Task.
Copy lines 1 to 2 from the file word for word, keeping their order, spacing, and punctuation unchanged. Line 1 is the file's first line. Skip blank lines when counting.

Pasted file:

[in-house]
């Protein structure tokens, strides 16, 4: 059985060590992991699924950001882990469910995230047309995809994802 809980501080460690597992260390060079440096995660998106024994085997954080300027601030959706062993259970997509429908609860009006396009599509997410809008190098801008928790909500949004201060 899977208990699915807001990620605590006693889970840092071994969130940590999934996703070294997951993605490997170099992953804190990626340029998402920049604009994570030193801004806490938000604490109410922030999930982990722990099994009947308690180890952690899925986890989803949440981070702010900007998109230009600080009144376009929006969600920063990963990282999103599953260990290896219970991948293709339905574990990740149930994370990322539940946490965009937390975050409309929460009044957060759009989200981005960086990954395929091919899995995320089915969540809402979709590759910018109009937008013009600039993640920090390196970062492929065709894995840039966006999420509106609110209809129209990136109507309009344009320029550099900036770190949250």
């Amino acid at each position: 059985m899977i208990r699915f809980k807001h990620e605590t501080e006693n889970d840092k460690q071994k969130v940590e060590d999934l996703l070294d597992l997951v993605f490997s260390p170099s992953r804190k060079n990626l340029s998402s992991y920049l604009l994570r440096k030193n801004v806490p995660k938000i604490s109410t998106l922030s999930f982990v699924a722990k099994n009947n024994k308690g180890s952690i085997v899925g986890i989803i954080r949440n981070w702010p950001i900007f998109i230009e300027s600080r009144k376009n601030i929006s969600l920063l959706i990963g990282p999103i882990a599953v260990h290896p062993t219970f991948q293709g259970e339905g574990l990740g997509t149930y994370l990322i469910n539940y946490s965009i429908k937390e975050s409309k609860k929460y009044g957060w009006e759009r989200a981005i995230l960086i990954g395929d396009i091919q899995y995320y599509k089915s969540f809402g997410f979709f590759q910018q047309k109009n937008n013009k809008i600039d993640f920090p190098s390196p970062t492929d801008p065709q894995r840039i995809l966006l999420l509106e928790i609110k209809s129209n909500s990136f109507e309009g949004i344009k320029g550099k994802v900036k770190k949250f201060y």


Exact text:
[in-house]
């Protein structure tokens, strides 16, 4: 059985060590992991699924950001882990469910995230047309995809994802 809980501080460690597992260390060079440096995660998106024994085997954080300027601030959706062993259970997509429908609860009006396009599509997410809008190098801008928790909500949004201060 899977208990699915807001990620605590006693889970840092071994969130940590999934996703070294997951993605490997170099992953804190990626340029998402920049604009994570030193801004806490938000604490109410922030999930982990722990099994009947308690180890952690899925986890989803949440981070702010900007998109230009600080009144376009929006969600920063990963990282999103599953260990290896219970991948293709339905574990990740149930994370990322539940946490965009937390975050409309929460009044957060759009989200981005960086990954395929091919899995995320089915969540809402979709590759910018109009937008013009600039993640920090390196970062492929065709894995840039966006999420509106609110209809129209990136109507309009344009320029550099900036770190949250």